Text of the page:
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dc.contributor.authorFrohman, Rachel A.
dc.date.accessioned2015-01-21T00:30:57Z
dc.date.available2015-01-21T00:30:57Z
dc.date.issued2014-12
dc.identifier.urihttp://hdl.handle.net/11122/4807
dc.descriptionThesis (M.S.) University of Alaska Fairbanks, 2014en_US
dc.description.abstractI have identified evidence for potentially active northeast-striking faults in the greater Fairbanks area and have developed a model for their evolution that defines the character of faults and timing of structural events. Seismicity, topographic data, and geological and geophysical maps show that potentially active faults correspond with previously mapped bedrock faults, topographic lows, and magnetic anomalies. Seismicity indicates that faults in Interior Alaska have low to moderate tectonic activity; geomorphic and structural analyses of mapped faults indicate they are dominantly left-lateral strike-slip, but have smaller normal or reverse components. The normal component of slip increases to the west toward the Nenana basin based on tilted fault block geometries observed in seismicity. Deformed Pliocene to Quaternary strata, placer deposits presumably related to tectonic-induced stream capture events, and geomorphic anomalies such as valley and basin asymmetry, barbed drainages, and changes in river morphology all suggest Pliocene-Quaternary tectonic activity along northeast-striking left-lateral faults. Northeast-striking faults have been at least episodically active since the late Cretaceous. Northeast-striking fault-hosted gold deposits related to ~90 Ma intrusions suggest that fault parallel extension fractures or tension veins formed at ~90 Ma during a period of northwest-southeast extension. Thermochronological data are consistent with exhumation at ~56-42 Ma, possibly resulting from dextral shearing between the Denali and Tintina faults. Northeast-striking faults were reactivated as normal faults along pre-existing extensional trends. Thermochronological data suggest that strike-slip displacement on the Tintina fault significantly decreased at ~42 Ma. However, dip-slip motion continued along northeast-striking faults after 42 Ma as a result of contraction related to northward plate convergence. Drainage restorations, high-levels of background seismicity, and focal mechanisms support the hypothesis that at ~6 Ma, significant left-lateral motion occurred along northeast-striking faults and has continued to the present.en_US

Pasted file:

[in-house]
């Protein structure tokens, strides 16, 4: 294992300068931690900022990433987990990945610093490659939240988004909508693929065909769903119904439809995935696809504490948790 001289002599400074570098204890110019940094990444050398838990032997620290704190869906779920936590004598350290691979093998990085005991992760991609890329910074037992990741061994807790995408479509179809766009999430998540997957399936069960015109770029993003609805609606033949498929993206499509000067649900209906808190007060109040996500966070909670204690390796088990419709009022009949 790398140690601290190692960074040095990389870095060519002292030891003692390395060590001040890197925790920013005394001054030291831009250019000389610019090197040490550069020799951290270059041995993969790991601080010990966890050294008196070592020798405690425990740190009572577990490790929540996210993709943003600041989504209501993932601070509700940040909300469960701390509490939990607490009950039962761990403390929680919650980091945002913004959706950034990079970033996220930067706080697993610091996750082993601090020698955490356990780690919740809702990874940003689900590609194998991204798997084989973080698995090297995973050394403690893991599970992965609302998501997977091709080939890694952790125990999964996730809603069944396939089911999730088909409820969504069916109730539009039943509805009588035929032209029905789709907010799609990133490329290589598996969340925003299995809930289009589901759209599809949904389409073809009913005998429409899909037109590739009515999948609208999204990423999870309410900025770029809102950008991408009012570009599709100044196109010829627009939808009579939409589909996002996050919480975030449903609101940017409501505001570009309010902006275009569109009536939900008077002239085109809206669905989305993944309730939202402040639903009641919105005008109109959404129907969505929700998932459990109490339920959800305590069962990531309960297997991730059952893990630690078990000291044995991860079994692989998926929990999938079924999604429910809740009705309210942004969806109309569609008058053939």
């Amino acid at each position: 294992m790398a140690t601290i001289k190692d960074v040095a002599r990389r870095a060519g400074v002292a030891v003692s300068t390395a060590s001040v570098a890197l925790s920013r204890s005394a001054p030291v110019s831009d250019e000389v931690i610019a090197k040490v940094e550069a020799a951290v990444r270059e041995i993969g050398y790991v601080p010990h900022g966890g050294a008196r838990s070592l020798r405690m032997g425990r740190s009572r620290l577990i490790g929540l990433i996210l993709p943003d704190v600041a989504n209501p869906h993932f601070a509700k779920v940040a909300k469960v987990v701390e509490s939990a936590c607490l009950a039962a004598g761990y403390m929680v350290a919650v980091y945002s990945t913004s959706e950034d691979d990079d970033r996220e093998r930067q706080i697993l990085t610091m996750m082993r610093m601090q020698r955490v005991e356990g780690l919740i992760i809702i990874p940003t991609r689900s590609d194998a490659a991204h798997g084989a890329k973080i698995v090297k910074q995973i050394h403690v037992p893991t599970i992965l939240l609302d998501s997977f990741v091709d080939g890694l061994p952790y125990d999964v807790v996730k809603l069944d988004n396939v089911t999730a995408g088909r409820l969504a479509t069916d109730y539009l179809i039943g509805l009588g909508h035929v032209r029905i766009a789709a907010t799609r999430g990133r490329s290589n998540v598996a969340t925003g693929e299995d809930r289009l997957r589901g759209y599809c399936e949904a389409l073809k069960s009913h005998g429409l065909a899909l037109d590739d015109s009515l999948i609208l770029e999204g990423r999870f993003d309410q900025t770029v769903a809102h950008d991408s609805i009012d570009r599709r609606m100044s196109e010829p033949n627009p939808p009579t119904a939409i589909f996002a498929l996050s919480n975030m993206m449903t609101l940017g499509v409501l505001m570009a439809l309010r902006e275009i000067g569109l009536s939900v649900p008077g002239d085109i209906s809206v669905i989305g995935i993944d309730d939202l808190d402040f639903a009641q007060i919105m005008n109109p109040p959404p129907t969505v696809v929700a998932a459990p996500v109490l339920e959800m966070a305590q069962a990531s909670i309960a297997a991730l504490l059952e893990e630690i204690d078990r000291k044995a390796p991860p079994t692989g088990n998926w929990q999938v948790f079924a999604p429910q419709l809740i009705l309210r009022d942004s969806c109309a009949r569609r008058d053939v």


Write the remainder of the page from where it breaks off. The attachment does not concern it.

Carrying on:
dc.language.isoen_USen_US
dc.titleIdentification and evolution of tectonic faults in the greater Fairbanks area, Alaskaen_US
dc.title.alternativeIdentification and evolution of tectonic faults in the greater Fairbanks area, AKen_US
dc.typeThesisen_US
dc.type.degreemsen_US
dc.identifier.departmentDepartment of Geosciencesen_US
dc.contributor.chairWallace, Wesley
dc.contributor.committeeKoehler, Richard
dc.contributor.committeeHanks, Catherine
refterms.dateFOA2020-03-05T09:04:57Z


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